- Sarah Standing’s childhood photos show off thick tufts and shiny ponytails
- She was diagnosed with non-Hodgkin’s lymphoma before the second lockdown
- Actress Nanette Newman’s daughter has lost all her hair to chemotherapy
- Admits to the urge to go to the hairdresser and gets bored while getting the highlights done
It’s a very strange feeling to look in the mirror and not recognize the person who is actually staring back at you.
For me, losing all my hair less than two weeks after starting strong chemotherapy – called the ‘Red Devil’ – was my wake-up call for non-Hodgkin’s lymphoma. The moment reality hits. And hit hard. Not only that, I had cancer; I looked like a cancer victim now.
I was brave up to that point; I am able to convince myself that I have got it. I was strong I had a loving, supportive family and friends. The doctors knew what they were doing. I believed in science. I managed to mentally distance myself from my hitherto medical experiences, as if they and I existed in parallel universes.
When you are told you have cancer, you basically have no other choice but to take a crash course in stereotypes. You have to take a deep breath and find the inner strength you didn’t know you had. I found it helpful to think about what was happening in only small increments. Not to address The Big Picture – too scary – but instead, to focus on just achieving each day.
Sarah Standing (pictured) reflects on the agony of hair loss after strong chemotherapy to fight non-Hodgkin’s lymphoma
No driver wants a car that doesn’t work. You want it to recover with full readiness and get back on the road. You want a knowledgeable mechanic to come under the bonnet, replace the parts and fix it. The doctors had discovered the fault of my body, now it needed to be taken apart and put back together again. It’ll be off the road for six or more months, but then I’ll retrieve it and hopefully go away.
It was inevitable that I would lose my hair. As soon as I was told I needed chemo, it was practically the first question I asked my oncologist.
‘Am I going to be so angry with you for the fact that I spent a small fortune perfecting my highlights?’ I joked. ‘I’m so scared,’ he replied, explaining that I was likely to lose it between the first and second season.
I was one of those lucky kids who was born with full hair. By the time I could walk, my mother, actress and writer Nanette Newman, was adorning me with an impressive braid. Childhood photos depict a round-faced little girl with thick clumps and a shiny ponytail.
Everyone in my family is blessed with the Hirsute gene. My mom, at 87, still has great hair like all three of my kids.
As an adult, I apparently shed the top knots and tufts, but never, ever hair. I’ve never cut it above my shoulders, never been tempted to dye it blonde, nor succumbed to any fashion dictum that encourages women over a certain age to abandon their flowing locks. Recommends to look more mature.
I loved my hair. It never disappointed me. And if it ever threatened to be abused, I’d twirl it, curl it into a bulldog clip, all 18 in it, and wear it.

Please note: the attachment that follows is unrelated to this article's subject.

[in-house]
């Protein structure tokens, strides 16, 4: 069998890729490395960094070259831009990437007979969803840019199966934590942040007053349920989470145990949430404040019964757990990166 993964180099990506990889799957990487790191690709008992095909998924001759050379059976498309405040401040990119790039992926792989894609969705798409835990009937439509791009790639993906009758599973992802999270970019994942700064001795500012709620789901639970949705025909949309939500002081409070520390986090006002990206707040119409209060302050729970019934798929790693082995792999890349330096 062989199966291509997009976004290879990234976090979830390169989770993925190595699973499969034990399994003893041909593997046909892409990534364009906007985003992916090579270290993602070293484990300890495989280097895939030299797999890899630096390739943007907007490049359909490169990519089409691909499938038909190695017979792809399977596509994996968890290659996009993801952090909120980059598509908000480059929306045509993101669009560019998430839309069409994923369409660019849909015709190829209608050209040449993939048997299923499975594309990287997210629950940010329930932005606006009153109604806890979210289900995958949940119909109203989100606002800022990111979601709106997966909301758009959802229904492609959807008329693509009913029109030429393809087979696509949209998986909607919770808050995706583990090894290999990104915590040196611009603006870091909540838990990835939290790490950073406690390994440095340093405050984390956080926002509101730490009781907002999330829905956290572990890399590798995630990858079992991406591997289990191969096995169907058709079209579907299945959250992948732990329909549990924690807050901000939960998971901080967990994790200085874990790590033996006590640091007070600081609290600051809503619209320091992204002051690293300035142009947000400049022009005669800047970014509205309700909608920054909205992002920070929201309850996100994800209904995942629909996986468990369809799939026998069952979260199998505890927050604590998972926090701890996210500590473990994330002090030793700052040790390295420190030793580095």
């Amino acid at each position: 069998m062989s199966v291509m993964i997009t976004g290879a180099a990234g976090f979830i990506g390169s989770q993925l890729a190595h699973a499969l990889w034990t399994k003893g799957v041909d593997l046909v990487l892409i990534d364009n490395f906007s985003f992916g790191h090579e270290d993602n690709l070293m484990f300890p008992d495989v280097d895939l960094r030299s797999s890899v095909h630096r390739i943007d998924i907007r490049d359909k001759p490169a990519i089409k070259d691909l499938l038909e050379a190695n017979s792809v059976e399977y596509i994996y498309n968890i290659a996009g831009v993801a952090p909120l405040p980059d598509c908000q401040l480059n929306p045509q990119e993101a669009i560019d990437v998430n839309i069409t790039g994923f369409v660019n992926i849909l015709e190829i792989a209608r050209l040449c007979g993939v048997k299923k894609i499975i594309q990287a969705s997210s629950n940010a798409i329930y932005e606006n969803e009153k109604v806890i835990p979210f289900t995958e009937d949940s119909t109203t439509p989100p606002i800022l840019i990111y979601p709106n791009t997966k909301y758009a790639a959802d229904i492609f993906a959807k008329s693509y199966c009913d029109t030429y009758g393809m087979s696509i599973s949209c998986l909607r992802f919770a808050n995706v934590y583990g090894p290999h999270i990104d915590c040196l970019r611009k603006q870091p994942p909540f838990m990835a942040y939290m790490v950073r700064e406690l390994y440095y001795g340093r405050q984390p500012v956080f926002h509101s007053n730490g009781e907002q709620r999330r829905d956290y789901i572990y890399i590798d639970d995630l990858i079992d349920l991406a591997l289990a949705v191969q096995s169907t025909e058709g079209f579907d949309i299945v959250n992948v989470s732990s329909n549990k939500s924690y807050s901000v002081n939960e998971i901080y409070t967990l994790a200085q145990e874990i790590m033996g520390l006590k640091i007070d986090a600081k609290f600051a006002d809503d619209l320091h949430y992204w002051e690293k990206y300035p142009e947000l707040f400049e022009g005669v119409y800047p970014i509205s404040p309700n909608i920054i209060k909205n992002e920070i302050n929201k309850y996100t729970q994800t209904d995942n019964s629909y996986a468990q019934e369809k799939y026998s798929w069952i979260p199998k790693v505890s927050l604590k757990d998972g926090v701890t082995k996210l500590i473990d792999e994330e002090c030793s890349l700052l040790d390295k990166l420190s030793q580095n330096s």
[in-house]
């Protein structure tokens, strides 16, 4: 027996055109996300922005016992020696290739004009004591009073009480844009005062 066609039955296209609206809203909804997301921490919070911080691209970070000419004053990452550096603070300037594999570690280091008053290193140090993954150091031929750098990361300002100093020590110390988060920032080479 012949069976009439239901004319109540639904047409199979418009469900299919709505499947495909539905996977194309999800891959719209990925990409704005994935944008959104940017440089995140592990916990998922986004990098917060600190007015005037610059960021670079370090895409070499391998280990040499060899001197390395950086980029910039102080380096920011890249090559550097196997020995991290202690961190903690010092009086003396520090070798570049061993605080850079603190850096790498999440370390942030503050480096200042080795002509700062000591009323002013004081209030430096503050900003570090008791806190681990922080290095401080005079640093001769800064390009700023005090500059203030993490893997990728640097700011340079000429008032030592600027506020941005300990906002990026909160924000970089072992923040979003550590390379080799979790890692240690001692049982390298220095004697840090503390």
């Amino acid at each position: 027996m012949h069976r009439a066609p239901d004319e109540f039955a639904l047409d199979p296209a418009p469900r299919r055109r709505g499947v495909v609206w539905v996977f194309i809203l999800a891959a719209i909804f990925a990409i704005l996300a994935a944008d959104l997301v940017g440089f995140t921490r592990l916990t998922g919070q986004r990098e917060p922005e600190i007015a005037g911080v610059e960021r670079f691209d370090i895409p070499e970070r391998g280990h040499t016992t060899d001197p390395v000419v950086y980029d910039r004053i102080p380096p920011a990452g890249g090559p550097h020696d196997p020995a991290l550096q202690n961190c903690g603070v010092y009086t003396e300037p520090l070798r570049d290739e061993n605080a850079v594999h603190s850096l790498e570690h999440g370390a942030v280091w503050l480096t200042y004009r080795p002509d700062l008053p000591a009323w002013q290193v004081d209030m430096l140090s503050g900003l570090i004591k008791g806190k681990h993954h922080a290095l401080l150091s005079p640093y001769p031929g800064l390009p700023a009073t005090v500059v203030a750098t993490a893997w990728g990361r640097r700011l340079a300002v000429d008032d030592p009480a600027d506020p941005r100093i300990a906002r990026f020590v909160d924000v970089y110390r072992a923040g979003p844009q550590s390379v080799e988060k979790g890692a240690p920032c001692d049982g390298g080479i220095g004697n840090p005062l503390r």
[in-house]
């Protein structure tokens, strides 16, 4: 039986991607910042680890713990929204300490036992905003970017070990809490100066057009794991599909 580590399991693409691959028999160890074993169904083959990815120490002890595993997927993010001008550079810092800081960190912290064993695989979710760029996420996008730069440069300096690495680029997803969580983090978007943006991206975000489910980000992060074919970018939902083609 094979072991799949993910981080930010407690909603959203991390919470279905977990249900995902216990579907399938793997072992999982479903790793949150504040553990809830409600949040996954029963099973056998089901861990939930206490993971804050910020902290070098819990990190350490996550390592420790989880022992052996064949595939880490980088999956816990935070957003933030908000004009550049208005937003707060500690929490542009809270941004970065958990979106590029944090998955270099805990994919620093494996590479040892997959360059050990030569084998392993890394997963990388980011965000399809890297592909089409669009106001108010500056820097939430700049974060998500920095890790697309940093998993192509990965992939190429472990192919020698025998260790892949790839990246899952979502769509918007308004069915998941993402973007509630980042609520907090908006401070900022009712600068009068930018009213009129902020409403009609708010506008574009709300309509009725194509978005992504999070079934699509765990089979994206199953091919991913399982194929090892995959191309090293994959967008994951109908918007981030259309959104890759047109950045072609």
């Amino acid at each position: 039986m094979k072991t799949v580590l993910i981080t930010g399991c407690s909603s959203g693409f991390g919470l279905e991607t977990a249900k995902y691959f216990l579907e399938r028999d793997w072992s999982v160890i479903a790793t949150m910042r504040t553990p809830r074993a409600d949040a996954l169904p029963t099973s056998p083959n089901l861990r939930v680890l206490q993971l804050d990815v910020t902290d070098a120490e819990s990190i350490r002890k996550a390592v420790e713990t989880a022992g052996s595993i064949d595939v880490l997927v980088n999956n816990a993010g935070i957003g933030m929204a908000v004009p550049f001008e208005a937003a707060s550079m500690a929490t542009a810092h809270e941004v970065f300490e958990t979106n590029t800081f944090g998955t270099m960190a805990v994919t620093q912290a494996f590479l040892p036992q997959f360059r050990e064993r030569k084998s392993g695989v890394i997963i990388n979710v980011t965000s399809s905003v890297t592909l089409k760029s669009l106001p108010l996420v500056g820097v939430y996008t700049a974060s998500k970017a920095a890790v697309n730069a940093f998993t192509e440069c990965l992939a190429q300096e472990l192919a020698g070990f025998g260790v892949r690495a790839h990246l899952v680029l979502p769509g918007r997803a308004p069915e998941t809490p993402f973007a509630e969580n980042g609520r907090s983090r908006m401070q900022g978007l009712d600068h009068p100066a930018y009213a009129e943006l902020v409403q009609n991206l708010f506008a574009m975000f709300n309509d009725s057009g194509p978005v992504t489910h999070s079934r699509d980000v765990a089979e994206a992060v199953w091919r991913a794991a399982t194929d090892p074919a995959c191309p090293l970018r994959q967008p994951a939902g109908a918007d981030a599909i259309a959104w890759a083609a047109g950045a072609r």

For 61 years we were together literally and figuratively without ever falling apart. I’ve never had the luxury of a perfect figure, or great cheekbones, or legs that lasted forever, but my hair was high quality.
Sara said that all her childhood photos show a round-faced little girl sporting thick clumps and a shiny ponytail. Pictured: Sarah before the treatment
It’s not that I consider myself particularly vain about my looks, or one of those seductive women who consider old age optional. It happens to us all. I believe that while puberty is a wonderful thing, every age comes with benefits.
I’ve never been careless, anxious, insecure (or wealthy) enough for Botox or fillers or facial peels. I just saw wrinkles covered with floppy, thick hair and provided a welcome distraction from the ravages of time.
Two days before the announcement of the second lockdown, I was told that I had cancer.
I was alone in a hospital bed, going through a battery of tests, biopsies, scans and procedures. Solo. No support team allowed. no family. No visitors.
The kind doctor who informed me was wearing full PPE and apologized that he could not hold my hand by pulling on a chair. She offered to call my husband and tell him for me, but I reassured him that I could do it.
He asked if there was anything else he could do, and I remember him saying: ‘No, that’s fine, but I wonder if a nurse could come and disconnect me from my drip?’
I was on it for one of those invasive diagnostic procedures. I had an overwhelming desire to buy myself a few more minutes of mediocrity. I needed a shower. I wanted to stand under piping hot water, cry where no one could hear, and somehow find the courage to make the toughest phone call of my life.
Sarah said that chemo is the gift that keeps on giving, as she has suffered from mouth ulcers, neuropathy, loss of appetite and sleeplessness from steroids. Pictured: Sarah and her mother Nanette Newman
I also wanted to wash my hair.
Entrepreneur and handbag designer Anya Hindmarch, a close friend, recently published a book titled If in Doubt, Wash Your Hair – A Manual for Life. Ironically, it didn’t go in vain on me. Just as a blow-dry has transformative powers to make someone look and feel better, I hoped squeaky clean hair could lift my mood and give me courage.
So I washed my hair. I was very skeptical. And a lot of denial. But at least my hair was clean.
And then I started chemo and started to wither. Chemo is like a Chernobyl going inside someone’s body. This is a brilliant, silent killer. Coward. The gift that keeps on giving. From terrible mouth ulcers and neuropathy (pain due to nerve damage) in my hands and feet, to loss of appetite and steroid sleep, every day is full of surprises. One day I went to Lou and…